A group of electrical engineers from the University of California Irvine (UCI) developed a wireless transceiver that they claim can process data using less energy at speeds beyond 5G. They created a new wireless transceiver that boosts radio frequencies into 100-gigahertz region, which is quadruple the speed of the upcoming 5G (fifth-generation) wireless communications standard.
Its creators from UCI’s Nanoscale Communication Integrated Circuits Labs labeled it an “end-to-end transmitter-receiver”. (See image above–(from left) Payam Heydari, director of UCI’s Nanoscale Communication Integrated Circuits Labs and professor of electrical engineering & computer science; and lab members Hossein Mohammadnezhad, who earned a Ph.D. in electrical engineering & computer science this year, and Huan Wang, a doctoral student in the same department — photo courtesy of Steve Zylius / UCI).
The 4.4mm2 silicon chip with its unique digital-analog architecture can of process digital signals significantly faster and more energy-efficiently. The team’s development is outlined in a paper recently published in the IEEE Journal of Solid-State Circuits.
“We call our chip ‘beyond 5G’ because the combined speed and data rate that we can achieve is two orders of magnitude higher than the capability of the new wireless standard,” said senior author Payam Heydari, NCIC Labs director and UCI professor of electrical engineering & computer science. “In addition, operating in a higher frequency means that you and I and everyone else can be given a bigger chunk of the bandwidth offered by carriers.”
He said that communications circuit engineers and academic researchers have long wanted to know if wireless systems can achieve the high performance and speeds of fiber-optic networks. “If such a possibility could come to fruition, it would transform the telecommunications industry, because wireless infrastructure brings about many advantages over wired systems,” Heydari said.
His group’s solution is in the form of a new kind of transceiver that leaps over the 5G wireless standard –designated to operate in the range of 28GHz to 38GHz – into the 6G standard, which is expected to operate at 100GHz and higher.
“The Federal Communications Commission recently opened up new frequency bands above 100 gigahertz,” said lead author and postgraduate researcher Hossein Mohammadnezhad, a UCI grad student at the time of the work who this year earned a Ph.D. in electrical engineering & computer science. “Our new transceiver is the first to provide end-to-end capabilities in this part of the spectrum.”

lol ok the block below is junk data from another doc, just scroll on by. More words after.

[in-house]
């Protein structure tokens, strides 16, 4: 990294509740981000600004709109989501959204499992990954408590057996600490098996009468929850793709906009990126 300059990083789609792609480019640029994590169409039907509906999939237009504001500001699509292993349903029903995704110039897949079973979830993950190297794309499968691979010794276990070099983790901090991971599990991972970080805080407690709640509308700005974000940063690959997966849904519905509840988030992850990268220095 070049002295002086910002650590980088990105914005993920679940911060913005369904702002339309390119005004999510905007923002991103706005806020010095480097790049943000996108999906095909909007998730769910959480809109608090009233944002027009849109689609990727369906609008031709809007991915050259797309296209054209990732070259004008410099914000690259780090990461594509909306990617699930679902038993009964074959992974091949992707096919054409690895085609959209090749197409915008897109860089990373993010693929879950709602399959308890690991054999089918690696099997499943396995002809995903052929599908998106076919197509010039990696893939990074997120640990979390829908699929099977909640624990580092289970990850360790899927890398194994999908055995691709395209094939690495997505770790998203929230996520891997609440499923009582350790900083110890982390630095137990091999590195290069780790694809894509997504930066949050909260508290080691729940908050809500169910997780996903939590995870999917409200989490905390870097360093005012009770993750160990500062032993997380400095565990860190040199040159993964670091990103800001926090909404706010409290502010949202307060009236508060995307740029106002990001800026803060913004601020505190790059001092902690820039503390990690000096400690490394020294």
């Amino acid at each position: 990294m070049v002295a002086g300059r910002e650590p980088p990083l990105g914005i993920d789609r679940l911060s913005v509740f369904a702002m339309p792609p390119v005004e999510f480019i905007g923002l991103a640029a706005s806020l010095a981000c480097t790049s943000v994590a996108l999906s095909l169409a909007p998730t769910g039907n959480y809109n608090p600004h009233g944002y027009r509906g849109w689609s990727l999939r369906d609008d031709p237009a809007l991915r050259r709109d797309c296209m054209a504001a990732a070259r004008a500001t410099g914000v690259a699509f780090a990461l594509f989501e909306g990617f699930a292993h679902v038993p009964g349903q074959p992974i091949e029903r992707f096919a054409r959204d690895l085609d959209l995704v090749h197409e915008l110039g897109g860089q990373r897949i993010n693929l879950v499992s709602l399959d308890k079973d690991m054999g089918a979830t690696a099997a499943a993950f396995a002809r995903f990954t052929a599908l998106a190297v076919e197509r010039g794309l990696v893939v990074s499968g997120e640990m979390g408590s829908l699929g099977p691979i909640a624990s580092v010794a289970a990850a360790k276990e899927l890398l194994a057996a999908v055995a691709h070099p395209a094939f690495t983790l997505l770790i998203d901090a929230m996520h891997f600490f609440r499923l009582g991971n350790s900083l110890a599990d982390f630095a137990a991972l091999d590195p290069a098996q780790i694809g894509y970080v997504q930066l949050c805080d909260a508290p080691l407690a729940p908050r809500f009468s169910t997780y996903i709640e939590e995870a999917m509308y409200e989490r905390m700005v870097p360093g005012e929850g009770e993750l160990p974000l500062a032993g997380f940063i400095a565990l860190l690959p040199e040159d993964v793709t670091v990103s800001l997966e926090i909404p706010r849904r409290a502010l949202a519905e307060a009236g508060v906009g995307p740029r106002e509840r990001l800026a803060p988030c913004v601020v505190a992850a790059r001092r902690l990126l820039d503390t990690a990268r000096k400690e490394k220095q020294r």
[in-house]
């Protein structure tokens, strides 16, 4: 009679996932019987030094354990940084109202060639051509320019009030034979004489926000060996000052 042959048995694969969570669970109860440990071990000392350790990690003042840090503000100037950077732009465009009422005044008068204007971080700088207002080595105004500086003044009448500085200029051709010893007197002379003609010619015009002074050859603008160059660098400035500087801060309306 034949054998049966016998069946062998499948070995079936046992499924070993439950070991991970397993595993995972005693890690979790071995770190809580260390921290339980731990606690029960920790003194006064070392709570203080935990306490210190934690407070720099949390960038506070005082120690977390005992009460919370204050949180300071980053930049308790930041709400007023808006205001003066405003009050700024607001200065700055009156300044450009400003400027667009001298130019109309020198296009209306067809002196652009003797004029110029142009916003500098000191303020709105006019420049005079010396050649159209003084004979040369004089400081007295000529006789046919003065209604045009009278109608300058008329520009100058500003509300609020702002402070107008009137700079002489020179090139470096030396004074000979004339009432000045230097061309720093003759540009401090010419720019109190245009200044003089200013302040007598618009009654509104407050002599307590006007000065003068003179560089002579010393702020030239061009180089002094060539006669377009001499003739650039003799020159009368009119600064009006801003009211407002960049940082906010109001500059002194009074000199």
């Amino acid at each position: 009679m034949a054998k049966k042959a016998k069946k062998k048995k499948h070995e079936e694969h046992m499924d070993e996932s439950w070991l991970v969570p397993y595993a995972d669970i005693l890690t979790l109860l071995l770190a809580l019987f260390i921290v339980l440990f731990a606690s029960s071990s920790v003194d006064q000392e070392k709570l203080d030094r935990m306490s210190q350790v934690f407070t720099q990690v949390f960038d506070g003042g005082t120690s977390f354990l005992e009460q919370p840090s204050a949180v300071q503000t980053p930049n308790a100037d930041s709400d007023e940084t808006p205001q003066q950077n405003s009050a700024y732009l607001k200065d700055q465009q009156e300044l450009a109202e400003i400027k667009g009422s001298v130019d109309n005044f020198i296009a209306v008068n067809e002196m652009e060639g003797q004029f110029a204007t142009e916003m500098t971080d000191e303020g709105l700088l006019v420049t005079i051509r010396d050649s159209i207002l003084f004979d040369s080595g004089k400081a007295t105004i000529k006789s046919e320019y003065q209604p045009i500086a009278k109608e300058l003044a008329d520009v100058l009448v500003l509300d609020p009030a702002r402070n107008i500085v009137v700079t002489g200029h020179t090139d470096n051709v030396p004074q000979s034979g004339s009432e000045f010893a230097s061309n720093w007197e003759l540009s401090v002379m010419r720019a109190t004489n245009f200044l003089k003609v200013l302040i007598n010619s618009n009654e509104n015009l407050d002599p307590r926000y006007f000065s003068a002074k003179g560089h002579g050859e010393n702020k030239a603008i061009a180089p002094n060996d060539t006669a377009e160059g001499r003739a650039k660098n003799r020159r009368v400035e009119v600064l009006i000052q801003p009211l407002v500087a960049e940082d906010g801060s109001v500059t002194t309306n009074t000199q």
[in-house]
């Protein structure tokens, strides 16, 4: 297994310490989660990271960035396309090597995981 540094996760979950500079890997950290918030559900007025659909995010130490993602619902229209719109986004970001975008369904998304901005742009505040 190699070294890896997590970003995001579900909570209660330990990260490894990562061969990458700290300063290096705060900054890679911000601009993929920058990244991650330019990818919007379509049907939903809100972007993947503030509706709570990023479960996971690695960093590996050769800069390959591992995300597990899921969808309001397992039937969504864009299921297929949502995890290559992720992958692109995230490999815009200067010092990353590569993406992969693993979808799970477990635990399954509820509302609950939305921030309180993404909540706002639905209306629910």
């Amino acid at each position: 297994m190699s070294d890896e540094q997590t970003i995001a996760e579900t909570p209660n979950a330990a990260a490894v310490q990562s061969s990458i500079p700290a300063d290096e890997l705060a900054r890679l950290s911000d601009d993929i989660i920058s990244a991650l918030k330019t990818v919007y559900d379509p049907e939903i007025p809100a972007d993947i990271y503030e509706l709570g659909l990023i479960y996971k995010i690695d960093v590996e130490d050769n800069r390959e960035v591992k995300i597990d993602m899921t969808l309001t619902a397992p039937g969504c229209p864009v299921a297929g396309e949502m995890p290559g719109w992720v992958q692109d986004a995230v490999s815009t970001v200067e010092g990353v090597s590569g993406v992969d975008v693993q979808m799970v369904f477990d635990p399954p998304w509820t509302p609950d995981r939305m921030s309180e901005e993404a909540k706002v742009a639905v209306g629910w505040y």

The “end-to-end transmitter-receiver” chip’s unique architecture combines digital and analog components on a single platform. This combination results in ultra-fast data processing and reduced energy consumption.
Transmitters and receivers that handle such high-frequency data communications are foreseen to be critical in bringing about a new wireless era in which IoT, autonomous vehicles, and vastly expanded broadband for streaming of high-definition video content dominate.
While this digital concept has driven technology developers for decades, obstacles have started appearing. According to Heydari, using modulation and demodulation to change the frequencies of signals in transceivers has traditionally been accomplished with digital processing.
However, in recent years, IC engineers have begun to see the physical limitations of this strategy.
“Moore’s law says we should be able to increase the speed of transistors – such as those you would find in transmitters and receivers – by decreasing their size, but that’s not the case anymore,” he said. “You cannot break electrons in two, so we have approached the levels that are governed by the physics of semiconductor devices.”
To overcome this issue, NCIC Labs researchers utilized a chip architecture that considerably relaxes digital processing demands by modulating the digital bits in the analog and RF domains.
Heydari said that in addition to enabling signal transmission in the range of 100 gigahertz, the transceiver’s unique arrangement allows it to consume significantly less energy than current systems at a reduced overall cost.
Heydari says that the transceiver’s technology could pave the way for widespread adoption in the consumer electronics sector.
Co-author Huan Wang, an NCIC Labs member, and a UCI doctoral student in electrical engineering & computer science said that the technology combined with phased-array systems, which use multiple antennas to direct beams, aid several disruptive wireless applications.
“Our innovation eliminates the need for miles of fiber-optic cables in data centers, so data farm operators can do ultra-fast wireless transfer and save considerable money on hardware, cooling, and power,” he said.
TowerJazz and STMicroelectronics provided semiconductor fabrication to support this research project.